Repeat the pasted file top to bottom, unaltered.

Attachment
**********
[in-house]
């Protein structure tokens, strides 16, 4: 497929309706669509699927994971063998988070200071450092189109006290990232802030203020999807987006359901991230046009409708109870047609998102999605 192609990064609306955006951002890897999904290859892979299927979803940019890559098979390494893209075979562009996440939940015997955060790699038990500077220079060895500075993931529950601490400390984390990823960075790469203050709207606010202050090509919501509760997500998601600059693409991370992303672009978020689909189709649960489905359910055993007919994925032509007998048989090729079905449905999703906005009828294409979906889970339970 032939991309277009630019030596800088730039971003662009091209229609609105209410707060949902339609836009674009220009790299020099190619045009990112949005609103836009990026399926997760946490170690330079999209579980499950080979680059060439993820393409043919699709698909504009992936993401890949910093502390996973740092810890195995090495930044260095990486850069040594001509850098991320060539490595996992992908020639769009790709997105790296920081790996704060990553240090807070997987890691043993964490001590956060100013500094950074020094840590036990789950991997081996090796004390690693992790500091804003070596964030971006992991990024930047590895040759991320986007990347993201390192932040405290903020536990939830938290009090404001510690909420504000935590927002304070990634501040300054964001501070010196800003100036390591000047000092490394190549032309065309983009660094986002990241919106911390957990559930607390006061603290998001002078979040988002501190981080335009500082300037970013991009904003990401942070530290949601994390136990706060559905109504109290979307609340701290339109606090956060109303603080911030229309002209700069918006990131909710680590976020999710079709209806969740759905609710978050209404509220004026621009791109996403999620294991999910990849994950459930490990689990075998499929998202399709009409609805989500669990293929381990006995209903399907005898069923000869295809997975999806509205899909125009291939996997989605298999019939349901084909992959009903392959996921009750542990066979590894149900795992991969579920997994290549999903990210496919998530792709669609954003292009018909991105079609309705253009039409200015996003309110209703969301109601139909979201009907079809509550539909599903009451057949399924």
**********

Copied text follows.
[in-house]
């Protein structure tokens, strides 16, 4: 497929309706669509699927994971063998988070200071450092189109006290990232802030203020999807987006359901991230046009409708109870047609998102999605 192609990064609306955006951002890897999904290859892979299927979803940019890559098979390494893209075979562009996440939940015997955060790699038990500077220079060895500075993931529950601490400390984390990823960075790469203050709207606010202050090509919501509760997500998601600059693409991370992303672009978020689909189709649960489905359910055993007919994925032509007998048989090729079905449905999703906005009828294409979906889970339970 032939991309277009630019030596800088730039971003662009091209229609609105209410707060949902339609836009674009220009790299020099190619045009990112949005609103836009990026399926997760946490170690330079999209579980499950080979680059060439993820393409043919699709698909504009992936993401890949910093502390996973740092810890195995090495930044260095990486850069040594001509850098991320060539490595996992992908020639769009790709997105790296920081790996704060990553240090807070997987890691043993964490001590956060100013500094950074020094840590036990789950991997081996090796004390690693992790500091804003070596964030971006992991990024930047590895040759991320986007990347993201390192932040405290903020536990939830938290009090404001510690909420504000935590927002304070990634501040300054964001501070010196800003100036390591000047000092490394190549032309065309983009660094986002990241919106911390957990559930607390006061603290998001002078979040988002501190981080335009500082300037970013991009904003990401942070530290949601994390136990706060559905109504109290979307609340701290339109606090956060109303603080911030229309002209700069918006990131909710680590976020999710079709209806969740759905609710978050209404509220004026621009791109996403999620294991999910990849994950459930490990689990075998499929998202399709009409609805989500669990293929381990006995209903399907005898069923000869295809997975999806509205899909125009291939996997989605298999019939349901084909992959009903392959996921009750542990066979590894149900795992991969579920997994290549999903990210496919998530792709669609954003292009018909991105079609309705253009039409200015996003309110209703969301109601139909979201009907079809509550539909599903009451057949399924």